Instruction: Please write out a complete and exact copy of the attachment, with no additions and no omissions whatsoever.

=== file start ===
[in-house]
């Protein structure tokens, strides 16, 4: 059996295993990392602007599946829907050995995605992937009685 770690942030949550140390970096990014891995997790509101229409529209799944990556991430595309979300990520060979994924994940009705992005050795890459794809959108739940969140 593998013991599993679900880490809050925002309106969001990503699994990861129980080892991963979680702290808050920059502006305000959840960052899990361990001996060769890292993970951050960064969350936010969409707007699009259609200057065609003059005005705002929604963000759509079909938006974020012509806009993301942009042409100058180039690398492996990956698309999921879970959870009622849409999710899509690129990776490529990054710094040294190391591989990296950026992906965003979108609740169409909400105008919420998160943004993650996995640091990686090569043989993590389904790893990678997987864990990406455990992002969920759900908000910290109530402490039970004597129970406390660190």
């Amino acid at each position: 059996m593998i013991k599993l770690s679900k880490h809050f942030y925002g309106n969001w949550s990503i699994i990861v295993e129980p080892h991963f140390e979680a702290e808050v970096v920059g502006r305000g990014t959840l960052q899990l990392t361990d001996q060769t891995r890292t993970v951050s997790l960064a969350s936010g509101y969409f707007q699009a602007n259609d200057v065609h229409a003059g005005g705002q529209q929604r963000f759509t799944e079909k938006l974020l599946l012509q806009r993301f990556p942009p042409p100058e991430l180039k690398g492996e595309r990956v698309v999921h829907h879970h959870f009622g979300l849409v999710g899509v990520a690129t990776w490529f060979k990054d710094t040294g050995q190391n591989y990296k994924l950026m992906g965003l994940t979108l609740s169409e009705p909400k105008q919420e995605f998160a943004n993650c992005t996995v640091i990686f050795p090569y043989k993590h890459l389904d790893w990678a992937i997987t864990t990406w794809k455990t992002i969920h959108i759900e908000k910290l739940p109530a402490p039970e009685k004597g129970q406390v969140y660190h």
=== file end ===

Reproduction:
[in-house]
């Protein structure tokens, strides 16, 4: 059996295993990392602007599946829907050995995605992937009685 770690942030949550140390970096990014891995997790509101229409529209799944990556991430595309979300990520060979994924994940009705992005050795890459794809959108739940969140 593998013991599993679900880490809050925002309106969001990503699994990861129980080892991963979680702290808050920059502006305000959840960052899990361990001996060769890292993970951050960064969350936010969409707007699009259609200057065609003059005005705002929604963000759509079909938006974020012509806009993301942009042409100058180039690398492996990956698309999921879970959870009622849409999710899509690129990776490529990054710094040294190391591989990296950026992906965003979108609740169409909400105008919420998160943004993650996995640091990686090569043989993590389904790893990678997987864990990406455990992002969920759900908000910290109530402490039970004597129970406390660190």
């Amino acid at each position: 059996m593998i013991k599993l770690s679900k880490h809050f942030y925002g309106n969001w949550s990503i699994i990861v295993e129980p080892h991963f140390e979680a702290e808050v970096v920059g502006r305000g990014t959840l960052q899990l990392t361990d001996q060769t891995r890292t993970v951050s997790l960064a969350s936010g509101y969409f707007q699009a602007n259609d200057v065609h229409a003059g005005g705002q529209q929604r963000f759509t799944e079909k938006l974020l599946l012509q806009r993301f990556p942009p042409p100058e991430l180039k690398g492996e595309r990956v698309v999921h829907h879970h959870f009622g979300l849409v999710g899509v990520a690129t990776w490529f060979k990054d710094t040294g050995q190391n591989y990296k994924l950026m992906g965003l994940t979108l609740s169409e009705p909400k105008q919420e995605f998160a943004n993650c992005t996995v640091i990686f050795p090569y043989k993590h890459l389904d790893w990678a992937i997987t864990t990406w794809k455990t992002i969920h959108i759900e908000k910290l739940p109530a402490p039970e009685k004597g129970q406390v969140y660190h």